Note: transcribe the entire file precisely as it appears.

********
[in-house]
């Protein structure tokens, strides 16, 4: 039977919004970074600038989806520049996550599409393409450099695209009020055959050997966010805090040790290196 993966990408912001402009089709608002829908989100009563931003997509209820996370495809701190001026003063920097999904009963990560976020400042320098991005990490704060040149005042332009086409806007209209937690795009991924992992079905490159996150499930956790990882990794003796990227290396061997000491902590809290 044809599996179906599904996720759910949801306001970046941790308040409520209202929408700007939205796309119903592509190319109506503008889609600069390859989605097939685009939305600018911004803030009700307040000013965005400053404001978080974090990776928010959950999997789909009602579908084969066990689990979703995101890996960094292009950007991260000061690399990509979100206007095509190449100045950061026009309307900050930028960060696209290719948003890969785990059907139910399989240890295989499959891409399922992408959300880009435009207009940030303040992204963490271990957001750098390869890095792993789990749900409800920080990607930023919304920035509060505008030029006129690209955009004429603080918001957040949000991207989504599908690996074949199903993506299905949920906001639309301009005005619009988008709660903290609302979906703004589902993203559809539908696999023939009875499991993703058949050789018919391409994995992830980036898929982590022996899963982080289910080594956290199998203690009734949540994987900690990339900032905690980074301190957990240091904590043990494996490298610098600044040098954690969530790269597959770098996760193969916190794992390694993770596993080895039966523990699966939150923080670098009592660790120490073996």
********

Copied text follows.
[in-house]
């Protein structure tokens, strides 16, 4: 039977919004970074600038989806520049996550599409393409450099695209009020055959050997966010805090040790290196 993966990408912001402009089709608002829908989100009563931003997509209820996370495809701190001026003063920097999904009963990560976020400042320098991005990490704060040149005042332009086409806007209209937690795009991924992992079905490159996150499930956790990882990794003796990227290396061997000491902590809290 044809599996179906599904996720759910949801306001970046941790308040409520209202929408700007939205796309119903592509190319109506503008889609600069390859989605097939685009939305600018911004803030009700307040000013965005400053404001978080974090990776928010959950999997789909009602579908084969066990689990979703995101890996960094292009950007991260000061690399990509979100206007095509190449100045950061026009309307900050930028960060696209290719948003890969785990059907139910399989240890295989499959891409399922992408959300880009435009207009940030303040992204963490271990957001750098390869890095792993789990749900409800920080990607930023919304920035509060505008030029006129690209955009004429603080918001957040949000991207989504599908690996074949199903993506299905949920906001639309301009005005619009988008709660903290609302979906703004589902993203559809539908696999023939009875499991993703058949050789018919391409994995992830980036898929982590022996899963982080289910080594956290199998203690009734949540994987900690990339900032905690980074301190957990240091904590043990494996490298610098600044040098954690969530790269597959770098996760193969916190794992390694993770596993080895039966523990699966939150923080670098009592660790120490073996």